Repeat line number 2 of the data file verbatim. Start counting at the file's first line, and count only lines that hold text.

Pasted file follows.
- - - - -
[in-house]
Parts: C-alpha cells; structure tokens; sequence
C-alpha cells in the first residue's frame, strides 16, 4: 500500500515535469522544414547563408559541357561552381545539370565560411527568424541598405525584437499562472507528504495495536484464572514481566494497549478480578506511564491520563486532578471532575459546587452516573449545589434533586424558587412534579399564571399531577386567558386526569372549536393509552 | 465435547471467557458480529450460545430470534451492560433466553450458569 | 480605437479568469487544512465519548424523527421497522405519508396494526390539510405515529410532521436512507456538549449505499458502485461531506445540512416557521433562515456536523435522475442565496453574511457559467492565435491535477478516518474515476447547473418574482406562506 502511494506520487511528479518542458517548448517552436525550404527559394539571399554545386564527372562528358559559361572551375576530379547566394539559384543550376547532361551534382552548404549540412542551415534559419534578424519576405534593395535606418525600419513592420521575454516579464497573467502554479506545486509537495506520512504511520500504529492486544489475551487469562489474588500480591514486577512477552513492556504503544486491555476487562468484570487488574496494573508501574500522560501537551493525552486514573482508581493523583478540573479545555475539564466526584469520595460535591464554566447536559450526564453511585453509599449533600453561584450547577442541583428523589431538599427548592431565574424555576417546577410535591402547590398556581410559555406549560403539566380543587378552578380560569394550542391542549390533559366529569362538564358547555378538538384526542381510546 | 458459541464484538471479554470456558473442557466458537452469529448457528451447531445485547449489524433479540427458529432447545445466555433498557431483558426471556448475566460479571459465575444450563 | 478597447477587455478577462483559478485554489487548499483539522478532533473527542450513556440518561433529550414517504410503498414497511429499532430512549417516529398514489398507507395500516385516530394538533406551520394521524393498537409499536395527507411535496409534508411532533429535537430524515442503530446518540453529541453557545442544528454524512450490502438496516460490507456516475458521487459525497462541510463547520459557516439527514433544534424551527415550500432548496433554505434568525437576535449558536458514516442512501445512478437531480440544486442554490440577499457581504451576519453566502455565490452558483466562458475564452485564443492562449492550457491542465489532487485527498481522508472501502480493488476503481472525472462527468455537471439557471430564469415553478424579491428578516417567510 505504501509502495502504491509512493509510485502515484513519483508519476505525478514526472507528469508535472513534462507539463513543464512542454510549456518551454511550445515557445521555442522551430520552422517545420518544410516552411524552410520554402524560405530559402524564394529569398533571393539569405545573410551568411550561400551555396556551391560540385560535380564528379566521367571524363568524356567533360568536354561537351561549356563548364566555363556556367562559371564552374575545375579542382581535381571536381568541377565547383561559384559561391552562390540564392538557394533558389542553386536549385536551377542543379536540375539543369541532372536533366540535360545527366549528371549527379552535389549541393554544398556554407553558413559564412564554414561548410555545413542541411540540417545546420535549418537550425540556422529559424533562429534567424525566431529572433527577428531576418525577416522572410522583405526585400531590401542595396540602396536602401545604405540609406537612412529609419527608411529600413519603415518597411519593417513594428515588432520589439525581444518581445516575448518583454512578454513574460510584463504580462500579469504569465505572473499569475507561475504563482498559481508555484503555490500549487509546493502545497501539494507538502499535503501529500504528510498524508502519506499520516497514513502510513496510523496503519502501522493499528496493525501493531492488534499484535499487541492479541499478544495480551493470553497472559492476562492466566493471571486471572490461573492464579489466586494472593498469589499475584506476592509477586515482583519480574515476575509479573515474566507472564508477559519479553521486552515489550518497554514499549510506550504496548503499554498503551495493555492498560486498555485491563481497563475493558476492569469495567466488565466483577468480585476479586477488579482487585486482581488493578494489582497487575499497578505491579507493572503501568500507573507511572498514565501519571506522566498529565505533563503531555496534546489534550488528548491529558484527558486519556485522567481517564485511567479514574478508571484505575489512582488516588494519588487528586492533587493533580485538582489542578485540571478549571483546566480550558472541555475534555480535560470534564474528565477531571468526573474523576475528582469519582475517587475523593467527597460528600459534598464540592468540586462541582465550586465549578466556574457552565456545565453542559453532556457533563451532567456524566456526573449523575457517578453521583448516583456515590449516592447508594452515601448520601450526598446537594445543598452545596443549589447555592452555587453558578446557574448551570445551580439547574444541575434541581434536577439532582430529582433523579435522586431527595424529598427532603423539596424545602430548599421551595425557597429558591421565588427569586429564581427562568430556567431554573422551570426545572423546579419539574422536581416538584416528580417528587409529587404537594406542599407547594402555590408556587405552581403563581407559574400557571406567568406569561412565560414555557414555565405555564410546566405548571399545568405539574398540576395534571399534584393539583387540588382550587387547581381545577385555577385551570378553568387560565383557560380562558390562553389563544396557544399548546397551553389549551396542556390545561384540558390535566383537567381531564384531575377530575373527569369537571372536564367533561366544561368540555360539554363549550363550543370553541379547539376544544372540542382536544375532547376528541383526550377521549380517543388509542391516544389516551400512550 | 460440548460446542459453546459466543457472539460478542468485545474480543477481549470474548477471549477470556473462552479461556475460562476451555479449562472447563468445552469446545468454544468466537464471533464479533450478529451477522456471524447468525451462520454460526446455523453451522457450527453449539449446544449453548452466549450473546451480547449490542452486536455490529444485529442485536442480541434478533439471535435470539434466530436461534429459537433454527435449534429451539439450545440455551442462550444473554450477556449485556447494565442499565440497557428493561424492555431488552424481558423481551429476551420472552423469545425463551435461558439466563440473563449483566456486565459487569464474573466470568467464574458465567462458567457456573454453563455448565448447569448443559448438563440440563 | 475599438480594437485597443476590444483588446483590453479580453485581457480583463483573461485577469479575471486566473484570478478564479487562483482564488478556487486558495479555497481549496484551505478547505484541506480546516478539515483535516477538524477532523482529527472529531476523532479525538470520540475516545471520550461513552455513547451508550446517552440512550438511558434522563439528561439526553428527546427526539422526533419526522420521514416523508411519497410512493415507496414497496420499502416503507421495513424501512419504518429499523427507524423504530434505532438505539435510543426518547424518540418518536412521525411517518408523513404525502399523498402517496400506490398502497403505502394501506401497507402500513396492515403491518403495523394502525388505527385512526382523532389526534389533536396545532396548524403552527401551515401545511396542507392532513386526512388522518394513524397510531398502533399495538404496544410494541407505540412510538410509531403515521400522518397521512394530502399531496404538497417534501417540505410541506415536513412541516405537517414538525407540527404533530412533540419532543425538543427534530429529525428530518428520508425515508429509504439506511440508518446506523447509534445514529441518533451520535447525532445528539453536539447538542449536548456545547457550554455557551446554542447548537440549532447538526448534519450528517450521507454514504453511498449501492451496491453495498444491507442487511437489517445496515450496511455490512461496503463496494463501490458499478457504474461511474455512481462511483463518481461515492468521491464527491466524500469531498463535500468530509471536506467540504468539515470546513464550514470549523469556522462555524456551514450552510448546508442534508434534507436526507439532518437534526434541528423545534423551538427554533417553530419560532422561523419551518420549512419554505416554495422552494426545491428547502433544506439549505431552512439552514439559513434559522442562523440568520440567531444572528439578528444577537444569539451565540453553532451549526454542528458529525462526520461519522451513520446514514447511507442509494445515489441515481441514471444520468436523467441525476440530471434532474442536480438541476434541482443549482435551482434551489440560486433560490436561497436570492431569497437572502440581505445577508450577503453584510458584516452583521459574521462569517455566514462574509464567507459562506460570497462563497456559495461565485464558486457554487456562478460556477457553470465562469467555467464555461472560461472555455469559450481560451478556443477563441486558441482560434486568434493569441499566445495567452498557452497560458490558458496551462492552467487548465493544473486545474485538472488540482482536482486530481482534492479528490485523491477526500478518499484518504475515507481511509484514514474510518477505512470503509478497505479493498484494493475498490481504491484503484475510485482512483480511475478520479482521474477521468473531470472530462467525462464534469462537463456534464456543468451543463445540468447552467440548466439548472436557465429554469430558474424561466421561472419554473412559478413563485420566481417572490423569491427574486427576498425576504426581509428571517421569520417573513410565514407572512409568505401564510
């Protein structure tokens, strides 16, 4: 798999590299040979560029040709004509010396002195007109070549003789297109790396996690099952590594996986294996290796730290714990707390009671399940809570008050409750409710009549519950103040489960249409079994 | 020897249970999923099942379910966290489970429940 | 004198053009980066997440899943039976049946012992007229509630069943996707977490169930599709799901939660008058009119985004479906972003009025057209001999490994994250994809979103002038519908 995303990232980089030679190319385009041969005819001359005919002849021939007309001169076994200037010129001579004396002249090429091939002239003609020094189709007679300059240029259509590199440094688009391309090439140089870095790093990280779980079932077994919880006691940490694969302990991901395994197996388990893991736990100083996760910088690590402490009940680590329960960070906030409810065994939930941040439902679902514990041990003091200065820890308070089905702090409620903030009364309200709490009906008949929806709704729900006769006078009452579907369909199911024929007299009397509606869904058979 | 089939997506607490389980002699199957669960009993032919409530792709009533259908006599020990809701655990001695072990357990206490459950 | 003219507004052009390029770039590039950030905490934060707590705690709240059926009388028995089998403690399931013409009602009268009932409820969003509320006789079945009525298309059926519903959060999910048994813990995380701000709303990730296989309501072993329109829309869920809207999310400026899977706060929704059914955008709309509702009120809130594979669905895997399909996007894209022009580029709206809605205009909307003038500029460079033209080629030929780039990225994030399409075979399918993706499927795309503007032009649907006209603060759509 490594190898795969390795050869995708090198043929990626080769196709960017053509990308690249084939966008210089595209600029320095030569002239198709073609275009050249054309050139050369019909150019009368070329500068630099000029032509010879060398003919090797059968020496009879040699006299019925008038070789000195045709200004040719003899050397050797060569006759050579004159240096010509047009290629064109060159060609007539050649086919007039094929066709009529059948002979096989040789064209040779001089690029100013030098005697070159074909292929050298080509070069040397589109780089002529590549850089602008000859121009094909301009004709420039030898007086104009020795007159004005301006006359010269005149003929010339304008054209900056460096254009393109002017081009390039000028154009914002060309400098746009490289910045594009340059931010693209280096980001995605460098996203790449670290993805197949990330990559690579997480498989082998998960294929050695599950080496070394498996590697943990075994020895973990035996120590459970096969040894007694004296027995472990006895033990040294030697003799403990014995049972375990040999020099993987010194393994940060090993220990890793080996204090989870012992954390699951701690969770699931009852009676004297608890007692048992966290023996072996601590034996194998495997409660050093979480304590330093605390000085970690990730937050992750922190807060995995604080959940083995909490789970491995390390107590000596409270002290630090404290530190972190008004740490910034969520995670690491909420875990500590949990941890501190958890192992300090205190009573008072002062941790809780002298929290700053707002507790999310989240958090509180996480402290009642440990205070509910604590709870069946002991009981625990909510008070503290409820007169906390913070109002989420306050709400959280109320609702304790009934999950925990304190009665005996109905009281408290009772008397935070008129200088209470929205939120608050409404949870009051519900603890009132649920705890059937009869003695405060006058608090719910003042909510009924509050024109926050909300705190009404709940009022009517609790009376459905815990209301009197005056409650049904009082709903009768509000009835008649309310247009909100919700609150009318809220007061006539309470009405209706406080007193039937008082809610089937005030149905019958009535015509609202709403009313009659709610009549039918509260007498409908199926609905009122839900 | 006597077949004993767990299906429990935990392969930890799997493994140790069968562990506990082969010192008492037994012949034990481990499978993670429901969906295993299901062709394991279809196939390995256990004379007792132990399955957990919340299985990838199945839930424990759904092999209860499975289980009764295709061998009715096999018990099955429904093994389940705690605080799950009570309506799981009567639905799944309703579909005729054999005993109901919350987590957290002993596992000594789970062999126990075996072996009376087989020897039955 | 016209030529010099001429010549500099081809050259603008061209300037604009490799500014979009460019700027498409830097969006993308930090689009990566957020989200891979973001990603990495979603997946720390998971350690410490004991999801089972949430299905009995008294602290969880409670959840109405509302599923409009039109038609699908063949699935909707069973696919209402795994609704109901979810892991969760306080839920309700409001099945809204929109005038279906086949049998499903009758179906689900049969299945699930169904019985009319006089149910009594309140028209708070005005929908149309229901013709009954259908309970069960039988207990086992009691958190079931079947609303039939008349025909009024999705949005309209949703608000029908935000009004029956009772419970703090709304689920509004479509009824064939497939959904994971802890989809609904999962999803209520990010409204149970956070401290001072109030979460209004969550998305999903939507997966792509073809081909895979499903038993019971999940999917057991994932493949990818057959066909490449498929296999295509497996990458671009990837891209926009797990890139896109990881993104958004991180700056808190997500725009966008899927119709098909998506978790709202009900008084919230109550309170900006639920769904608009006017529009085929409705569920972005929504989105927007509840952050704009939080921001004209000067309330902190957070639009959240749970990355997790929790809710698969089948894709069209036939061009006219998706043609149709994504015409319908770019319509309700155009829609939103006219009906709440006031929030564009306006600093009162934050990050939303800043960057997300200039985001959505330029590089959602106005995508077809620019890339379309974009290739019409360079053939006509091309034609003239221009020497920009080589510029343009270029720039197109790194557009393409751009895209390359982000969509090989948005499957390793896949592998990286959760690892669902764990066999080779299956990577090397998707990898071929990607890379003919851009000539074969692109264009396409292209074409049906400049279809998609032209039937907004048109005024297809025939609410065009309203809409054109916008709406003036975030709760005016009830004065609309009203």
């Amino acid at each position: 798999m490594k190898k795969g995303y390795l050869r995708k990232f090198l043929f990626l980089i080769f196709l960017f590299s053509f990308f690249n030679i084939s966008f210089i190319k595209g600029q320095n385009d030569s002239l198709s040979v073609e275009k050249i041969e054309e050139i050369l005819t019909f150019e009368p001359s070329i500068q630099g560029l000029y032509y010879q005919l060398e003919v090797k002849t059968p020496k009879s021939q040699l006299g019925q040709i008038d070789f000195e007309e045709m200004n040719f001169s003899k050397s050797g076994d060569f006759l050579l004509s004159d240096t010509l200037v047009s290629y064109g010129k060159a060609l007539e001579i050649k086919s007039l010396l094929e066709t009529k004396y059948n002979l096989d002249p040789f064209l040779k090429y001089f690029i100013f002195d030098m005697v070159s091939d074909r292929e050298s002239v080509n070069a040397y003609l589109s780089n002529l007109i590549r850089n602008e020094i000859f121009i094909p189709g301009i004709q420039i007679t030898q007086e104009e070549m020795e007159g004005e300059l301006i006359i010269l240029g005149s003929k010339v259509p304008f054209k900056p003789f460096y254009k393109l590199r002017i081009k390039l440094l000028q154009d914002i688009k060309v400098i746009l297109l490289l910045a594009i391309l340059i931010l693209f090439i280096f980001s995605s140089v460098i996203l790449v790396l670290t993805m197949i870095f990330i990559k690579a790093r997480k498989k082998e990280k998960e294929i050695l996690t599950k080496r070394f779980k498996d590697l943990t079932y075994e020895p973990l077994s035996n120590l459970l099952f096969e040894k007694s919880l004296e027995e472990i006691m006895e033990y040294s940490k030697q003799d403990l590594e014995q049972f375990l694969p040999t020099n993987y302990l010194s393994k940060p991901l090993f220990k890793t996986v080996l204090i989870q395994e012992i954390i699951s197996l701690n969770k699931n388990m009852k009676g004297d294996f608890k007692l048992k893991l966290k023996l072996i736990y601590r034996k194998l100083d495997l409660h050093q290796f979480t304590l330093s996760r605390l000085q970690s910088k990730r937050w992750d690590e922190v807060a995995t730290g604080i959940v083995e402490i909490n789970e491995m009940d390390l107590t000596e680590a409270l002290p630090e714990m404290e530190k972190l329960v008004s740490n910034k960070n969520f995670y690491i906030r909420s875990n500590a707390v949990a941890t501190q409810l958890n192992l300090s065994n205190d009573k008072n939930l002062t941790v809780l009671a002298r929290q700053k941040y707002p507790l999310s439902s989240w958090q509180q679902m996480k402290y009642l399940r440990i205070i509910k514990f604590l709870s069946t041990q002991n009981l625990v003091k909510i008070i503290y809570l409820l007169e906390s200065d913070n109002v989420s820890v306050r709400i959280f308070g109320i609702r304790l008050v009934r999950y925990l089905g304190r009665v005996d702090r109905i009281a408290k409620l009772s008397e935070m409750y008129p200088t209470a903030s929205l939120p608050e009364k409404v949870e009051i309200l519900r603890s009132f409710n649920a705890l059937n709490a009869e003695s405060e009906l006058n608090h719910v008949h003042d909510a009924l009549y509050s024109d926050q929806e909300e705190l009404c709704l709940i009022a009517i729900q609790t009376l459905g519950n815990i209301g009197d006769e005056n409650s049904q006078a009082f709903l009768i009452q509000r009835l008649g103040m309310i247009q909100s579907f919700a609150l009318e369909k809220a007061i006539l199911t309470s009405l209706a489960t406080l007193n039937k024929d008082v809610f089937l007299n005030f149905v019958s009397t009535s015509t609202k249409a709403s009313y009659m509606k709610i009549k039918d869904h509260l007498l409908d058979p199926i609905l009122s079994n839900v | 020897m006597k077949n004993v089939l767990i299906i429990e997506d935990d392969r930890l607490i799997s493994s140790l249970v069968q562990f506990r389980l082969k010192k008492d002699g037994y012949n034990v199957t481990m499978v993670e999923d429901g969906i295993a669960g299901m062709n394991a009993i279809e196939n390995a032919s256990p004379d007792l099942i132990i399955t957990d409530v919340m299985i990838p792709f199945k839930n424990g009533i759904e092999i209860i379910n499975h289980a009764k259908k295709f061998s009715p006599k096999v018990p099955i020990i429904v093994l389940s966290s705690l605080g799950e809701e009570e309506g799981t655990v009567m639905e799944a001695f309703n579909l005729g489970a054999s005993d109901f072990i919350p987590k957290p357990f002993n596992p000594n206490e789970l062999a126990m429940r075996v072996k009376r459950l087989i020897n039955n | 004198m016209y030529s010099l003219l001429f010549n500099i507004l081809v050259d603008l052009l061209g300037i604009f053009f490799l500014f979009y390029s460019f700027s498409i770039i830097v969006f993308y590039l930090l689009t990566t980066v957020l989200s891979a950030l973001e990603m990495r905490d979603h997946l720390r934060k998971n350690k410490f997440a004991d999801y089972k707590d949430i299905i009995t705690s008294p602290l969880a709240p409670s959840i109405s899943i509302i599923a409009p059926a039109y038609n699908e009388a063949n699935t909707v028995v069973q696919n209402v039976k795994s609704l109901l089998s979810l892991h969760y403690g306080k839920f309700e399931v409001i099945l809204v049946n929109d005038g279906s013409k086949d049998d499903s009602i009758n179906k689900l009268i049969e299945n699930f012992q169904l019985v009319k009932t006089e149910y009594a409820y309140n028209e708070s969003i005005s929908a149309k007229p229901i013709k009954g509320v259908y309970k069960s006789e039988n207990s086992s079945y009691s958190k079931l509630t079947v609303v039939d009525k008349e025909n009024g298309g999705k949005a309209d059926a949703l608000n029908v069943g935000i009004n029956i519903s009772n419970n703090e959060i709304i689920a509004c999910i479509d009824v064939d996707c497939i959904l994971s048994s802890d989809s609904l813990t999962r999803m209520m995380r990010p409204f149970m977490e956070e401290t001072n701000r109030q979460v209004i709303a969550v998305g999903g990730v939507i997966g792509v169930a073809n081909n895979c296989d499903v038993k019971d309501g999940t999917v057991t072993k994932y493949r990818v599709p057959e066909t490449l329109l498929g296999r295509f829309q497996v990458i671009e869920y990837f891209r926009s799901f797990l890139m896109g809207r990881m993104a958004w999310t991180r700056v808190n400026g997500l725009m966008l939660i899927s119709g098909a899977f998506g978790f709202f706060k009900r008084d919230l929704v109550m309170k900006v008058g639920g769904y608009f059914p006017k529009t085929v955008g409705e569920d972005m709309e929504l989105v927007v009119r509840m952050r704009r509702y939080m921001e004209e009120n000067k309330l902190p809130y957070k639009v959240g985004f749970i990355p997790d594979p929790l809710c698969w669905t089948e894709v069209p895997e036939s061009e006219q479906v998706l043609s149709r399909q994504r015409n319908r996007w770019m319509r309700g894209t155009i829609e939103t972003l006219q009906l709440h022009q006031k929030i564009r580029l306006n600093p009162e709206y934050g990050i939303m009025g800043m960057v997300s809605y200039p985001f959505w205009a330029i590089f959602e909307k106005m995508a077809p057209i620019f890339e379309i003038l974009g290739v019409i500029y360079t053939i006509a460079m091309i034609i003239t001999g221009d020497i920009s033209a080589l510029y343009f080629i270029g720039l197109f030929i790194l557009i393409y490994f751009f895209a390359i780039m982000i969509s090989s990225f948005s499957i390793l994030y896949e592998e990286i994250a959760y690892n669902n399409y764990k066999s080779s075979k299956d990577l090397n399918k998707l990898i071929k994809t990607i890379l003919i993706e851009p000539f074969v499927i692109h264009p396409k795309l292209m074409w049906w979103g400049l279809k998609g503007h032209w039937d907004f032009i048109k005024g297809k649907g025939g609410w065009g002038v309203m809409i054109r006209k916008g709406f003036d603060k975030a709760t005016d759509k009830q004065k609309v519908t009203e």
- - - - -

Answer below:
Parts: C-alpha cells; structure tokens; sequence